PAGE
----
She needs to calculate roughly how much buying the type of property she wants will cost her. "This'll mean she'll then have a target amount that she can save for and also a timescale in which to save," says Mr Forbes.
Then she can work out what the deposit shortfall stands at. She shouldn't forget the additional expenses that will be incurred at purchase, including legal costs and stamp duty.
Pensions and investments
It may seem a long way off, but it is important to give some consideration to planning for retirement. "Contributions that Natasha makes will benefit from tax relief at the basic rate, meaning a £100 contribution costs just £80," says Danny Cox from IFA Hargreaves Lansdown. "This makes pensions one of the most tax-efficient ways to save – and if there is an employer pension, Natasha should take the opportunity to join." In this way she will benefit from any employer contribution.
Stock market savings should be considered only for investment terms of five years or more. The value of stock market investments will rise as well as fall and Natasha should be prepared for this. "Buying shares with relatively small amounts of money can be expensive and it is difficult to build a diversified portfolio," warns Mr Cox. One of the best ways to ease into stock market investing is by making regular savings into an equity ISA. "These start as little as £50 per month and are one of the easiest and most flexible ways to save," he adds.
Natasha could consider a regular savings ISA through a fund supermarket such as Fidelity FundsNetwork since this is one of the easiest and cheapest ways to invest.
Depending on how much investment risk she wants to take, she could look at UK equity income funds or international or emerging market funds. However, Mr Cox recommends she stick to equity income as a first-time investor, which will also see her benefit from dividend payments. Gordon Bowden from IFA Quainton Hills Financial Planning says: "A good adviser will offer an initial meeting at no cost or obligation and Natasha could use this to discuss what she wants to achieve and the amount of ongoing support that she receives." Any investment will need to be reviewed in the future, but she might be comfortable taking her first step into the stock market using her own research.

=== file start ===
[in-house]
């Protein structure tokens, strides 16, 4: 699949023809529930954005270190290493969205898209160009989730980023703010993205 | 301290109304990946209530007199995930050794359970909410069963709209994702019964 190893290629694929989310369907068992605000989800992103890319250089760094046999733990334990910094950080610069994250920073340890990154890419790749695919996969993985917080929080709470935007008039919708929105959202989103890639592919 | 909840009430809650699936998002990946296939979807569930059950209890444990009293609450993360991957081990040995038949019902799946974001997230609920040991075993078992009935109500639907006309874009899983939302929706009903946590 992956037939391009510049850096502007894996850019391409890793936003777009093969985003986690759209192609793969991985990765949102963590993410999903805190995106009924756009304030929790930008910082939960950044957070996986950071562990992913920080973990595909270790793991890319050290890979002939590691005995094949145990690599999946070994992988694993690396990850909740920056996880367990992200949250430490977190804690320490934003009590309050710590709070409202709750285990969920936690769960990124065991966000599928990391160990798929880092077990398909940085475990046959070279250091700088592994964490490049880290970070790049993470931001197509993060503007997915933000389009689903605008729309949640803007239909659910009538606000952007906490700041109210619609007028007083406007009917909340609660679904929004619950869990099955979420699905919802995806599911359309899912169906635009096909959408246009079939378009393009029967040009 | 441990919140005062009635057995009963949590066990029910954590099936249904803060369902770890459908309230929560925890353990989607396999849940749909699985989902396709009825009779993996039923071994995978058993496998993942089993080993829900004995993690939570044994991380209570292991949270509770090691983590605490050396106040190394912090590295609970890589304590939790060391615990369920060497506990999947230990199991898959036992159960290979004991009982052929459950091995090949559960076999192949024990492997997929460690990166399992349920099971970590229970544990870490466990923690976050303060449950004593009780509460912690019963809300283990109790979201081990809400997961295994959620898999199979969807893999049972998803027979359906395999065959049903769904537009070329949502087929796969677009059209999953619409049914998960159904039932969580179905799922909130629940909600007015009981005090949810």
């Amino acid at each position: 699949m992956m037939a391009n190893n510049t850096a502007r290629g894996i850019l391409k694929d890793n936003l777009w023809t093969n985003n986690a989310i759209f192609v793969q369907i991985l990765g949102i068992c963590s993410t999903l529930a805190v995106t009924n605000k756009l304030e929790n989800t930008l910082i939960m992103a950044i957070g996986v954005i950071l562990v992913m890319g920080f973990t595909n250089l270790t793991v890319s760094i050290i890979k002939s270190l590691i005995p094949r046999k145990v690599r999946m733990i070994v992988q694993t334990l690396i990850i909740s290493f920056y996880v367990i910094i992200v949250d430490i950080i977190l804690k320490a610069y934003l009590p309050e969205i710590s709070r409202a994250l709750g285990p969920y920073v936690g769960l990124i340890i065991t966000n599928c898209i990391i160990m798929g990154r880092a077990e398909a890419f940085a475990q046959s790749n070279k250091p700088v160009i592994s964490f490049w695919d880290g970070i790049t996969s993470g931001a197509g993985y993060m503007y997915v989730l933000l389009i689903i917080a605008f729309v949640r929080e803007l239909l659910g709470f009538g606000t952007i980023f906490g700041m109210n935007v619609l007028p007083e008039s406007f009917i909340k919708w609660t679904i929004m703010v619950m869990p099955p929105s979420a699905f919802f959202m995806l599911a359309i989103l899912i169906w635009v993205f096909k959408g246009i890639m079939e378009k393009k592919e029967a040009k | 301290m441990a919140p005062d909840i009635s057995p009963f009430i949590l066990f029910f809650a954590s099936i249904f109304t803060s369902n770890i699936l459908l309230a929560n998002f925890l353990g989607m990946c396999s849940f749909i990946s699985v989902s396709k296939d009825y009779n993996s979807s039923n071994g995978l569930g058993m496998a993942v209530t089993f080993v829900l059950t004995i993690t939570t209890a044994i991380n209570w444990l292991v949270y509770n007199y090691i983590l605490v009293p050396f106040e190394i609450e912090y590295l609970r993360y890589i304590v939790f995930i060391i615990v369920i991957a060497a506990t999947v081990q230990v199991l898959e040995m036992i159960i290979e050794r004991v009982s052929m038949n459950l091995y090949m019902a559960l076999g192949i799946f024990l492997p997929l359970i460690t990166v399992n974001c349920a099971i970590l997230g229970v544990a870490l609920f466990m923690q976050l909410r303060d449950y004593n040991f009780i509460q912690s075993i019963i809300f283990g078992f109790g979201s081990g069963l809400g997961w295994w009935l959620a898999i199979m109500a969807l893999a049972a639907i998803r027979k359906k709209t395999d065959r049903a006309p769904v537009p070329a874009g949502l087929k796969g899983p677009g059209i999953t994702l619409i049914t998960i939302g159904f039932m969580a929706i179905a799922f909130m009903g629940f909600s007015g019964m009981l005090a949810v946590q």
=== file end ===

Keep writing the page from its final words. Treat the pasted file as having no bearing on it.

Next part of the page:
Any adviser should explain clearly how they would be paid, either by commission or by fees. "She should be clear that a commission is effectively deducted from her investment and so is not 'free'," says Mr Bowden.
"Natasha needs to watch the interest rate of her student loan," warns Mr Cox. In September this will increase to 4.4 per cent in line with retail price index (RPI) increases. "It is unlikely her cash ISA will achieve this level of return and therefore Natasha might want to consider clearing the loan at this point – although this will impact on her deposit savings." The danger is the interest paid on the loan will be higher than the tax-free interest on her cash ISA.
Once Natasha has purchased her home, it would be prudent to consider some cover, such as income protection insurance. This is one way to avoid financial hardship if serious ill-health occurs.
Do you need a financial makeover?
Write to Julian Knight at the Independent on Sunday, 2 Derry Street, London W8 5HF
Independent Partners; request a free guide on NISAs from Hargreaves Lansdown